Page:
OSLO, Norway -- One of the first times hackers tried to infiltrate Danny O'Brien through his email inbox, it was in the guise of a human-rights event invitation from what appeared to be a friend.
"It included a PDF, which, when clicked on, would log all your keystrokes, record audio, and download documents from your hard drive," said O'Brien, the international director of the Electronic Frontier Foundation, who has since found himself a repeat target of cyber attacks.
(He didn't click on it, luckily.)
Such "spear-phishing" attempts -- which take the form of an email from a hacker posing as an acquaintance -- are hardly rare among human-rights workers. Lobsang Sangay, the prime minister of Tibet, told an audience at the Oslo Freedom Forum last week that once, after arranging an interview with aTime journalist, he received a follow-up email with an attachment titled "interview questions."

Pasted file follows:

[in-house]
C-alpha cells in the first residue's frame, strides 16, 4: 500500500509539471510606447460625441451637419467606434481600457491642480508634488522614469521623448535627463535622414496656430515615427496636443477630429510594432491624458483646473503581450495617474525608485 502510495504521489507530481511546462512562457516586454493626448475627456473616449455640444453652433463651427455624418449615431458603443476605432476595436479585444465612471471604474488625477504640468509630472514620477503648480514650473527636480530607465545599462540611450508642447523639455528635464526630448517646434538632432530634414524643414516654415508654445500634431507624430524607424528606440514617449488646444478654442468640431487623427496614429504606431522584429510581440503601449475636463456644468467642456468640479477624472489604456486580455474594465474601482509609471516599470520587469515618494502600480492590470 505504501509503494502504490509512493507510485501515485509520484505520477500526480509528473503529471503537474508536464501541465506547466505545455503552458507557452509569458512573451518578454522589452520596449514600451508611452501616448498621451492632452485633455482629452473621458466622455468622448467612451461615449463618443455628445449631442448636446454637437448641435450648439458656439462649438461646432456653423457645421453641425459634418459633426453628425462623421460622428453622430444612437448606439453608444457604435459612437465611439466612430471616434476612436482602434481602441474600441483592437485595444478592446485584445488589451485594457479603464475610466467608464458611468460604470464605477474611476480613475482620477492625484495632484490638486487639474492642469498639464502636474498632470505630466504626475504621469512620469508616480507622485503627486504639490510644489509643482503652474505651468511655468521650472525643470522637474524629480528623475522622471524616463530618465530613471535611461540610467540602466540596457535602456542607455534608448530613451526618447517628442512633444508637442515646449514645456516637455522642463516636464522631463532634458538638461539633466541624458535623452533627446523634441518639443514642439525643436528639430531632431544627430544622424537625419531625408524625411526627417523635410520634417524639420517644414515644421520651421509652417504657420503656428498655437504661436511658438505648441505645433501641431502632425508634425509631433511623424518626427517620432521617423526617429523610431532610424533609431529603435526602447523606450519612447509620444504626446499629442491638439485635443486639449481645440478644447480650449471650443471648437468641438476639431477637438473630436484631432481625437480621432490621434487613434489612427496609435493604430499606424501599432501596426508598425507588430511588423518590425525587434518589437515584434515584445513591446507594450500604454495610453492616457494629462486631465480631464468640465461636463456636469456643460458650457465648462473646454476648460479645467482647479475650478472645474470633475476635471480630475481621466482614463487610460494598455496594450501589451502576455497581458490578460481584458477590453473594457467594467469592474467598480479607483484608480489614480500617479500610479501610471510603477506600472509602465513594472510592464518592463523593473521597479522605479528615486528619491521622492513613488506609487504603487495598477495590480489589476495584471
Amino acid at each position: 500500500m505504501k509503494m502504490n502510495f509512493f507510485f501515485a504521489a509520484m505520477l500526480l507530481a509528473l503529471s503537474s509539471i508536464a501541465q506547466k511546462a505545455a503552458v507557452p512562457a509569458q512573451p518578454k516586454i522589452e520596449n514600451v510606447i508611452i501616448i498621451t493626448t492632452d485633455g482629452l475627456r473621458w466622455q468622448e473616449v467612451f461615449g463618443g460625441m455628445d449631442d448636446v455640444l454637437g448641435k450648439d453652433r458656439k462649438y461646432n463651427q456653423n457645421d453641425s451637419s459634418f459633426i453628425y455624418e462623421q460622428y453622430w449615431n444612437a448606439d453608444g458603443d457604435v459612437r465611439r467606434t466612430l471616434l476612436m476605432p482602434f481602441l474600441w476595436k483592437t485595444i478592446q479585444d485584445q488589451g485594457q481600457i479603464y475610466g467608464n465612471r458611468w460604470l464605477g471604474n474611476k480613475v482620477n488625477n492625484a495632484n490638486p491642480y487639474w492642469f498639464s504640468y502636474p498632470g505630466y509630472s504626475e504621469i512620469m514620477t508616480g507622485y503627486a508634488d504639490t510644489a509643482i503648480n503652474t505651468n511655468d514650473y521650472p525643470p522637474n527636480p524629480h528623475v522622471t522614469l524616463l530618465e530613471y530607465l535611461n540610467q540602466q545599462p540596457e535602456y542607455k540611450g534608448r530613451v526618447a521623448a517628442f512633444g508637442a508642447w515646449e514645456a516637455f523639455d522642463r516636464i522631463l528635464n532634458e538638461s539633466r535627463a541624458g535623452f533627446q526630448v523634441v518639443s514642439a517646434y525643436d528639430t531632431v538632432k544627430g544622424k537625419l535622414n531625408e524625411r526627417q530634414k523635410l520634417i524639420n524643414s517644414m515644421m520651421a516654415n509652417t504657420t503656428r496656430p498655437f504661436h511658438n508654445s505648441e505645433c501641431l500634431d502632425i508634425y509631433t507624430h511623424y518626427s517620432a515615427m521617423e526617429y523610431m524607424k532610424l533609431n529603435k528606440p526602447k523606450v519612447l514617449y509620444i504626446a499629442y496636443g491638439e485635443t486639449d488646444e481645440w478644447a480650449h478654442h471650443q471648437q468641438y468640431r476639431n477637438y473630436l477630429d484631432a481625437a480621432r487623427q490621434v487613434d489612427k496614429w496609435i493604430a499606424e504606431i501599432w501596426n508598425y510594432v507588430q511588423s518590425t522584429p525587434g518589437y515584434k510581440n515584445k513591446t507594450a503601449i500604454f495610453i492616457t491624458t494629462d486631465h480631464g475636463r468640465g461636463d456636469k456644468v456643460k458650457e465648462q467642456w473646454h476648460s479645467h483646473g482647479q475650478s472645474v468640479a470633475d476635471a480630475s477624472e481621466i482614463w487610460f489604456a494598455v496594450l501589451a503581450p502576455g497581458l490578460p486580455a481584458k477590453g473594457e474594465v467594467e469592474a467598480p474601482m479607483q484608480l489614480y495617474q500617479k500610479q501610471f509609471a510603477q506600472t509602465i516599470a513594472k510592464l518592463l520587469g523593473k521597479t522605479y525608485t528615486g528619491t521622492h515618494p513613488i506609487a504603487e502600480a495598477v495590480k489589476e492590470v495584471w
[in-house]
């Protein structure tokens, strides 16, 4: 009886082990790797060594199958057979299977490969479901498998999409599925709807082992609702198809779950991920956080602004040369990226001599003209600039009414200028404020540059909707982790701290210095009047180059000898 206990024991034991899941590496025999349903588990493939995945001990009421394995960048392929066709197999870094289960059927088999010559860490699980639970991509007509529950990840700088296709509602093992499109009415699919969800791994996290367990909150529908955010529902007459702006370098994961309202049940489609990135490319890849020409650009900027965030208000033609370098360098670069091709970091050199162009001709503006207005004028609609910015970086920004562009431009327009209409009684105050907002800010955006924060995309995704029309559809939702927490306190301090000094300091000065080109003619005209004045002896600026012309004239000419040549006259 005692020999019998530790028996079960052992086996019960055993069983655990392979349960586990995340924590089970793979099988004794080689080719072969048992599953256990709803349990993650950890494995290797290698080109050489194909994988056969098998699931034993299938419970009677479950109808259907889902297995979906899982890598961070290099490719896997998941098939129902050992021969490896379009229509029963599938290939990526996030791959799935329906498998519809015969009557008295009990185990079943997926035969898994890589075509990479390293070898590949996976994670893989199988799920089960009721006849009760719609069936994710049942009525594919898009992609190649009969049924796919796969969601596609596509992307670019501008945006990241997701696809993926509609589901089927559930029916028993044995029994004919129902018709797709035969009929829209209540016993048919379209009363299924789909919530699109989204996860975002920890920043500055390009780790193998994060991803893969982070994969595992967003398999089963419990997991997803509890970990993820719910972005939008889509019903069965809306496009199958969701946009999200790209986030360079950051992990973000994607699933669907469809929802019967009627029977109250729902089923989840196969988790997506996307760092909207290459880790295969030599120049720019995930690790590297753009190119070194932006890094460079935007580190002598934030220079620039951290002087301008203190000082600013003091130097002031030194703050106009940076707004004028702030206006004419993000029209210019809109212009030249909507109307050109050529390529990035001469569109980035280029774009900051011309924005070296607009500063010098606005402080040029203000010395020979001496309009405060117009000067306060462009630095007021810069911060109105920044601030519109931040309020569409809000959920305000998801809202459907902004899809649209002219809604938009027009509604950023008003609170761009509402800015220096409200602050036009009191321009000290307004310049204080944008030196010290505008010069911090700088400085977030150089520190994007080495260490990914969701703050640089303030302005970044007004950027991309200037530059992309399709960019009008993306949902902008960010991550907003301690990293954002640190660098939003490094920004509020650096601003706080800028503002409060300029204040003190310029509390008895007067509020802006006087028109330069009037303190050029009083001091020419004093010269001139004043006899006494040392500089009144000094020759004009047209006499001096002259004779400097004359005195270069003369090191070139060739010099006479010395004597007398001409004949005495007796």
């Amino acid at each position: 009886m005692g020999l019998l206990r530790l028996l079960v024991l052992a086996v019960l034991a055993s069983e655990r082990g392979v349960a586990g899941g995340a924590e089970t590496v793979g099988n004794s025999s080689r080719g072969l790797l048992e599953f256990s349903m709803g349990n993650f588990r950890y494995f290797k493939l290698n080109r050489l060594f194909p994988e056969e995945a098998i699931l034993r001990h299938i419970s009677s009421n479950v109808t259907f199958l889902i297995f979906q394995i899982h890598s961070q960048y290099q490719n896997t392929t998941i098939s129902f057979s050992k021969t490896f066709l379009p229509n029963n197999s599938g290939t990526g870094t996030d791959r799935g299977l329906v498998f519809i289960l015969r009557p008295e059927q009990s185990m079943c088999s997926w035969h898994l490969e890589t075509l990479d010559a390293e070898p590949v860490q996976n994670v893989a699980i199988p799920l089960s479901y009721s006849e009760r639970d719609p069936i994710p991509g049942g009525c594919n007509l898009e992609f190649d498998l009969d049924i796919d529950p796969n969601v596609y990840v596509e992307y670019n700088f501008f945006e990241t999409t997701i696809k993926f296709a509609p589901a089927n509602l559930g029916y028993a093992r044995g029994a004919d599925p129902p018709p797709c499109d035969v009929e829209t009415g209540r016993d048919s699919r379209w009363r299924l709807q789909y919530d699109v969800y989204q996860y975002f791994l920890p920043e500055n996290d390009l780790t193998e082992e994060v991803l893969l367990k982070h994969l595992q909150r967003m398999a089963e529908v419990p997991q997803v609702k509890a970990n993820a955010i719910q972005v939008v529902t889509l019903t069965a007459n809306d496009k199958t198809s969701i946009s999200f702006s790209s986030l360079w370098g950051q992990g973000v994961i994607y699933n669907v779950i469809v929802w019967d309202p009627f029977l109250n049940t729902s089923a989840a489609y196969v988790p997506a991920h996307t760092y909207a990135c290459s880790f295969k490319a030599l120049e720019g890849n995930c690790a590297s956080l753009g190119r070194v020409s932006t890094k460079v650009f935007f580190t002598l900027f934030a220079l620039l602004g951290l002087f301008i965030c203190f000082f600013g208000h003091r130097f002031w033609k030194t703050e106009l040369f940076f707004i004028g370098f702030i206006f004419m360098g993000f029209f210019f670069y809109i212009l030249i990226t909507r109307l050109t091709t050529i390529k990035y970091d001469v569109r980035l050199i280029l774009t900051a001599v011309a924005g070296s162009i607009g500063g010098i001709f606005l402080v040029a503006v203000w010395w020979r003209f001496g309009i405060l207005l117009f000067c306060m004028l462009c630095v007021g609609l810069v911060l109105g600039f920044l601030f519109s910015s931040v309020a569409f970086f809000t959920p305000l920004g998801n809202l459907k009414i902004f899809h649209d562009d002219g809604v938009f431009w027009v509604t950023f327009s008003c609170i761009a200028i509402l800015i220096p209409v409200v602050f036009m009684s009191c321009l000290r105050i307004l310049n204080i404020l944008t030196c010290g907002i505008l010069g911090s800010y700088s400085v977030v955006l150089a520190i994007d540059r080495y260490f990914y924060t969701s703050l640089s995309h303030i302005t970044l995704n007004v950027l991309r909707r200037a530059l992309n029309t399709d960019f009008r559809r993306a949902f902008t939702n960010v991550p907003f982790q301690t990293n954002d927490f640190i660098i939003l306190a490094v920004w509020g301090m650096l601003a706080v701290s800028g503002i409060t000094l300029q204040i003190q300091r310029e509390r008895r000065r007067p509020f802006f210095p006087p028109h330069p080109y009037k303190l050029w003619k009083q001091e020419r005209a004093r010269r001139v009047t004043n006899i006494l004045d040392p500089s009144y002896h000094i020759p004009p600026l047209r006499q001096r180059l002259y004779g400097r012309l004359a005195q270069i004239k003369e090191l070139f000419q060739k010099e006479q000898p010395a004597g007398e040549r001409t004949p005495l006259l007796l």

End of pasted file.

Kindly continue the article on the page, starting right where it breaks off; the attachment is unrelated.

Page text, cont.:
He called the reporter, who said no email had ever been sent.
"The Chinese government tries to monitor me, destroy my computer, make my life difficult," Sangay said.
Spear-phishing attempts represent just one of the many kinds of cyber attacks that government agents are increasingly deploying in order to keep tabs on dissidents.